Volunteers Fight Destructive School Blaze
The main building of the 40-year-old West Chester Senior High School, West Chester, Pa., was totally destroyed by fire as the old year waned, despite the strenuous efforts of volunteer firemen from six communities, including those of West Chester’s three companies. Their efforts, however, saved the Junior High School building located only 50 feet distant.
The fire, discovered at 6:20 p.m., destroyed every item of equipment in the 22 class rooms, study hall, library and administrative offices, at a loss which school authorities say will require at least $750,000 to replace.
The cause of the fire, which started in a first floor stockroom at the rear of the building, was not determined. The stockroom was formerly a boiler room but for several years no heat unit had been located in the destroyed building. The room was used for storage and baling of waste paper. A carpenter shop used by maintenance employes of the school adjoined the stockroom.
By the time the first unit of the Good Will Company of West Chester arrived and stretched its booster line, flames were raging in the stockroom and spreading upward. Within ten minutes the three local companies had 2 1/2-inch lines operating on the structure. Water pressure dropped as the pumpers opened up, but it was built up rapidly to the point where it was adequate to accommodate a total of 15 pumpers when the fire was at its height. Every fire hydrant for two blocks around the school was in use, and a Malvern pumper pumped uninterruptedly from excess water flowing into a storm sewer at Church and Washington streets.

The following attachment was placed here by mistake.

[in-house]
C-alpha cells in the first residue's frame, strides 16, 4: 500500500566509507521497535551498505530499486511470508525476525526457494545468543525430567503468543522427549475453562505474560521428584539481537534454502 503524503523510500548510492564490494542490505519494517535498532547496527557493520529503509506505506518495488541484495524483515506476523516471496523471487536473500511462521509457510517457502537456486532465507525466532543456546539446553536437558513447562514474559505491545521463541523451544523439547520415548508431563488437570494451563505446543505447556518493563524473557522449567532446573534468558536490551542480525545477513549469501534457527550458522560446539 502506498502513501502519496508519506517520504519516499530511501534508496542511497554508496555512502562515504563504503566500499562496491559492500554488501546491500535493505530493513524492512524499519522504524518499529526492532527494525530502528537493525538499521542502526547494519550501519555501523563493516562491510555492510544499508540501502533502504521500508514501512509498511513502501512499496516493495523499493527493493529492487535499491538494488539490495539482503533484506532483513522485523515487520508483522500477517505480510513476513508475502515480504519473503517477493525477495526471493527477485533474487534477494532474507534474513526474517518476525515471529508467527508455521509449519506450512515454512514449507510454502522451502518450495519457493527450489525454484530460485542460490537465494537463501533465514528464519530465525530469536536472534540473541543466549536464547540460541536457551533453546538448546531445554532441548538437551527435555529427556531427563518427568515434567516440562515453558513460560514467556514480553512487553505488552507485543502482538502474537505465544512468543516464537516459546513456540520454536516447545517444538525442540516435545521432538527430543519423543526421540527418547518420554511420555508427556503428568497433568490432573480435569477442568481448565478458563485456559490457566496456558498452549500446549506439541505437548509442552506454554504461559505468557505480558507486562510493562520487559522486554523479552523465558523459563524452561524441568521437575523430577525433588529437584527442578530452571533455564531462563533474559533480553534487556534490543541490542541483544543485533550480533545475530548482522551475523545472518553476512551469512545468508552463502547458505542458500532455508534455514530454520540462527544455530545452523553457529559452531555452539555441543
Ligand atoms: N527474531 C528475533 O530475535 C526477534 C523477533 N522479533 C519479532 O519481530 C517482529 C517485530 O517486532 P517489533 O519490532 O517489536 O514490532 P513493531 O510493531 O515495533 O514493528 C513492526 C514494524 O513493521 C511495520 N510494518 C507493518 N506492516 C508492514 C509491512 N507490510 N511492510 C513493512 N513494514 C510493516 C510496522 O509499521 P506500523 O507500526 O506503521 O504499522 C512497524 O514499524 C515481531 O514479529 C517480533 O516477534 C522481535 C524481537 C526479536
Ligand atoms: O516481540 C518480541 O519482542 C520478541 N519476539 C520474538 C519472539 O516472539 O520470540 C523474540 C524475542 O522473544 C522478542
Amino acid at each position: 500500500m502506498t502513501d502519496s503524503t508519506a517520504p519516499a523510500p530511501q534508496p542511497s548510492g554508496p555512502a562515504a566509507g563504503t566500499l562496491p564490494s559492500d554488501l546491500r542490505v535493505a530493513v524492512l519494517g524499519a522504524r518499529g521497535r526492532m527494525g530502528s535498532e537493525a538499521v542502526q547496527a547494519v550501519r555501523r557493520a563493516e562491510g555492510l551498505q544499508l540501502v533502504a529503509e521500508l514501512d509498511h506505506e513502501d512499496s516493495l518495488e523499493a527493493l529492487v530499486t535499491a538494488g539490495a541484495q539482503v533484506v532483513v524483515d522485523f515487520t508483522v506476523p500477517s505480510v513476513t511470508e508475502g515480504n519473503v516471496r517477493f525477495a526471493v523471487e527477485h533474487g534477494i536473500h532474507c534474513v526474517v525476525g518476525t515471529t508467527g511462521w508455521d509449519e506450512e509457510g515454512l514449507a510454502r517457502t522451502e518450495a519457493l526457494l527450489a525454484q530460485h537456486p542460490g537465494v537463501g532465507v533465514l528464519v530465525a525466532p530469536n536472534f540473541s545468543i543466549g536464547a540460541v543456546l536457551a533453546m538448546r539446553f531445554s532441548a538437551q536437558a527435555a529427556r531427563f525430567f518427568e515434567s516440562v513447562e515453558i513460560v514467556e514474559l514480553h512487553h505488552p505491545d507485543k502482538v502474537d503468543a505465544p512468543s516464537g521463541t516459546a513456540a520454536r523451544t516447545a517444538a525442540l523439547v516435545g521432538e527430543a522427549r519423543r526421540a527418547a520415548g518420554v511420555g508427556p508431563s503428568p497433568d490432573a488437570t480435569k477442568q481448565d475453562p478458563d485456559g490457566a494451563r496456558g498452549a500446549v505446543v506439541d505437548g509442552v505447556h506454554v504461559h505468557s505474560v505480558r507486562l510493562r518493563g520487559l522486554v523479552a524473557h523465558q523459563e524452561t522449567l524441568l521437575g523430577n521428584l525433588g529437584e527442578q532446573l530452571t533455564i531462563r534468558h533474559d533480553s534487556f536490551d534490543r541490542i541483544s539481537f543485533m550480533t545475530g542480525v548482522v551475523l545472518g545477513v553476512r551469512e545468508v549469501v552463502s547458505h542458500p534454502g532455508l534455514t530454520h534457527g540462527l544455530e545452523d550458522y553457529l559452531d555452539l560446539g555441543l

Fire Chief Andress of West Chester acted quickly in calling for aid and within 15 minutes front the first alarm, help was enroute from Coatesville, Downington, Malvern and Paoli. Each of these fire companies sent two pumpers to the scene. Initially firemen were hampered by lack of long ladders to reach the roof of the building. A call to Bryn Mawr brought a combination aerial ladder and pumper to West Chester about 7:30 p.m. Using this apparatus. firemen operated from the roof of the Junior High building and prevented communication of fire to that unit.
Fire doors of a bridge connecting the Senior and Junior High Schools also aided in preventing the spread of the blaze to the newer Junior High—also 3stories—(built in 1917).
By 10:00 p.m. the main building was gutted and the roof had fallen in. Hose streams were directed on the ruins, however, until 3:00 a.m.
(FROM INFORMATION SUPPLIED BY CORRESPONDENT HARRY W. ANNEAR)